SelfHelpWorks Founder Responds to Study on High Heart Disease/Stroke in US Employees

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A new study finds that 95% of US employees have at least one of seven identified risk factors for developing heart disease and/or stroke, at the root of which are three unhealthy behaviors. SelfHelpWorks founder Lou Ryan responds to the study and explains the role that cognitive behavioral training can play in reducing risk factors to create a healthier, more productive US workforce and reduce healthcare costs for companies.

According to a recent study, 95% of regularly employed people in the US have at least one of seven risk factors for developing heart disease and/or stroke. Three of the risk factors are tough-to-break behaviors: tobacco use, inactivity, and poor diet. These lifestyle issues are major contributors to the other four risk factors noted in the study: high blood pressure, high cholesterol, high blood glucose, and unhealthy weight. Combined, these risk factors increase employer medical spending by a whopping 200% per person, per year. In response to the study, Lou Ryan, founder of behavioral change company SelfHelpWorks, emphasized the need for greater implementation of workplace programs designed specifically to help employees break the stubborn habits that lead to chronic conditions.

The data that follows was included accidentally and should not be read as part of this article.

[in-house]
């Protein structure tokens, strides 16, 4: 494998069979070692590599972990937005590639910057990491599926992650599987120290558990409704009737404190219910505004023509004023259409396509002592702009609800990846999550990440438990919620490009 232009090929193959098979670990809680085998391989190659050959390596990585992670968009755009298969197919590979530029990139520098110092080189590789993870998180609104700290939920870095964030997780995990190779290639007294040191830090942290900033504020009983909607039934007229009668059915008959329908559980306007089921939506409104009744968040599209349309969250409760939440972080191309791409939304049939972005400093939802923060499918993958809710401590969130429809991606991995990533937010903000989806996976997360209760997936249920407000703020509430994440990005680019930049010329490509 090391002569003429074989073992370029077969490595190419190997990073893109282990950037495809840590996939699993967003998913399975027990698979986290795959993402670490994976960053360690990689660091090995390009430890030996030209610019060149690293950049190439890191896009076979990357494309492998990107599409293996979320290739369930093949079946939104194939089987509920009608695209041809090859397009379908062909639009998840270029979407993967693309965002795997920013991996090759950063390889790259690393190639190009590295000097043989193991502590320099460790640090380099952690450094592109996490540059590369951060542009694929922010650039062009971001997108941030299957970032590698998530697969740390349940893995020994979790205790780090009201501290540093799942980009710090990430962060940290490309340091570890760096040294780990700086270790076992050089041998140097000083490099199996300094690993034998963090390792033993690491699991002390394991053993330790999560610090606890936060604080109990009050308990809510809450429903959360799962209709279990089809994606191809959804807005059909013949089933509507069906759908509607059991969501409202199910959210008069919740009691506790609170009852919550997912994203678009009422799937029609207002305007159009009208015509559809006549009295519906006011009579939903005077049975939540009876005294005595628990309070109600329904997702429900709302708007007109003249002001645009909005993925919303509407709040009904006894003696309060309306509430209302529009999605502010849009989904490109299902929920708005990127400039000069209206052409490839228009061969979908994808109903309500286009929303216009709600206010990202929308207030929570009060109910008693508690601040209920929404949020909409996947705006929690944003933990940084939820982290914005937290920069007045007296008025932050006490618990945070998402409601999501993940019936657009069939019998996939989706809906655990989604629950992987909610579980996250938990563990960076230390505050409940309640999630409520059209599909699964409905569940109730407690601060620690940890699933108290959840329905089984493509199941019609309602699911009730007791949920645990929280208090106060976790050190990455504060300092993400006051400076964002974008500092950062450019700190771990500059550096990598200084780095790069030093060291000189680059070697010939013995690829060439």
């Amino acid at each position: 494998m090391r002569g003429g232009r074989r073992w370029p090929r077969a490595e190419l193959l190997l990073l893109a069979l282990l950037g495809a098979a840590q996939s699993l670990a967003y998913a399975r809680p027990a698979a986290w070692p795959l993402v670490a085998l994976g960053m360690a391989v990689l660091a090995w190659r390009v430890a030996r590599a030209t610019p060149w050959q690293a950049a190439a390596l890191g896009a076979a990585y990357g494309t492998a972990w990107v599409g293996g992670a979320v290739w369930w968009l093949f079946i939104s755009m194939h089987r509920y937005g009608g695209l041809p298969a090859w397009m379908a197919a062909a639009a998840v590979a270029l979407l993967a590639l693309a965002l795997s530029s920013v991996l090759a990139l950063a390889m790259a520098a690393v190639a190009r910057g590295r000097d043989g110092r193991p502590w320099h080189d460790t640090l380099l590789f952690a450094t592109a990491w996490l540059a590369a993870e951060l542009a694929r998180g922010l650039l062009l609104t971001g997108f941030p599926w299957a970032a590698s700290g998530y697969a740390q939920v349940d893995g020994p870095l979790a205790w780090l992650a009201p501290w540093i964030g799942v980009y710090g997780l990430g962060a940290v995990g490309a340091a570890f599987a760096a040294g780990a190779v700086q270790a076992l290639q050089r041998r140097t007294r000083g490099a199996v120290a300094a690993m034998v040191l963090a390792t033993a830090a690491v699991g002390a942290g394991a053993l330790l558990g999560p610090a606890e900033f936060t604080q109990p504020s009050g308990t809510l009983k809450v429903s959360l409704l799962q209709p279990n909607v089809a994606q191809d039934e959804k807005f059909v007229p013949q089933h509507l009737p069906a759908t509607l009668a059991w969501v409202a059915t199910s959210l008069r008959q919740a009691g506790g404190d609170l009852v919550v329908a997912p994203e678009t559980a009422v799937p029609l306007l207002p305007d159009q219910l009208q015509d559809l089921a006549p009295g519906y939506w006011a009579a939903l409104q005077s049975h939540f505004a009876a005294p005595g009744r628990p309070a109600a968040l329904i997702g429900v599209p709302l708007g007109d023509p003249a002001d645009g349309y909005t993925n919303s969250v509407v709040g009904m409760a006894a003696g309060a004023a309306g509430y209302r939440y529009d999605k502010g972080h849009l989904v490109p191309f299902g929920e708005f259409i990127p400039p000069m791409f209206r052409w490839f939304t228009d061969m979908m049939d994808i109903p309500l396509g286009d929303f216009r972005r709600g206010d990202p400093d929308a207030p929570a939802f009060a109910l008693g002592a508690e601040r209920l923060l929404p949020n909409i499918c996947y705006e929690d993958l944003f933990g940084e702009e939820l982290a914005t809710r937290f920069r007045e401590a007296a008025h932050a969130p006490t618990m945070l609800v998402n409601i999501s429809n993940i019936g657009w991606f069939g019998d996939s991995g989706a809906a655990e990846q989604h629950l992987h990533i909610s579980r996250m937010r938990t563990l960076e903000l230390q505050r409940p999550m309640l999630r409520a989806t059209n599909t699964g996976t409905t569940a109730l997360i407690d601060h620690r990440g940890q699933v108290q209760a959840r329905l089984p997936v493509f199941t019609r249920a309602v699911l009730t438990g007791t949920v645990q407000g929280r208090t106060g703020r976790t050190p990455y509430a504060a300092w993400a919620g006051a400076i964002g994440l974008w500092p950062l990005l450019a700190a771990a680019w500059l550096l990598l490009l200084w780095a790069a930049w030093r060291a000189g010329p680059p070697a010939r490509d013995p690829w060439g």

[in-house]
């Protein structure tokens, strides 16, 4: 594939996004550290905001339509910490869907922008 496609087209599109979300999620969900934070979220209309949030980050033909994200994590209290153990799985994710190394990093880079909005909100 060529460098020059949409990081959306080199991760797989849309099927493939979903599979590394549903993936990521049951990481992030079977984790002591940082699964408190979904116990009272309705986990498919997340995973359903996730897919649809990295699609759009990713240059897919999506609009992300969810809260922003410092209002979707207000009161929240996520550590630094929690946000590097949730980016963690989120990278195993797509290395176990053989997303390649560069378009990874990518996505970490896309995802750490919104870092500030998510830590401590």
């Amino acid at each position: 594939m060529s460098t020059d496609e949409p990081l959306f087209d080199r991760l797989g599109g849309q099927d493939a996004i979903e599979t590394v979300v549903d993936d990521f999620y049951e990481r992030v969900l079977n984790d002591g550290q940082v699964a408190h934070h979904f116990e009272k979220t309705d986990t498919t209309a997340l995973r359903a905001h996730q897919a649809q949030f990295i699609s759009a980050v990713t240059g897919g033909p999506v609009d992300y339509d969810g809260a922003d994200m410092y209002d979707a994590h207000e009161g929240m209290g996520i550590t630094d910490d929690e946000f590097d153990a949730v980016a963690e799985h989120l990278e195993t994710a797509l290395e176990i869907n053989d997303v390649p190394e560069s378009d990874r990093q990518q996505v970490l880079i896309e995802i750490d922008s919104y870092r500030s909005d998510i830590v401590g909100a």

“Heart disease and stroke are largely avoidable,” said Ryan. “The problem is that people with emotionally charged unhealthy habits don’t know how to change without help. Contrary to popular belief, behavior change starts in the mind, and if more employers understood this and offered programs that dealt with the mental force behind hard-to-break unhealthy habits – like smoking, drinking too much alcohol or eating junk food - many of the risk factors in the workforce would be eliminated.”

The study, published in the journal Health Affairs, found a significant reduction of risk factors for employees whose companies offered wellness solutions versus those whose companies offered insufficient wellness options or no wellness program at all.

The need for effective behavior change programs in the workforce, as a part of overall wellness programs, is evident. To learn more about SelfHelpWorks and the science behind their behavior change programs, click here.

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Bryan Noar
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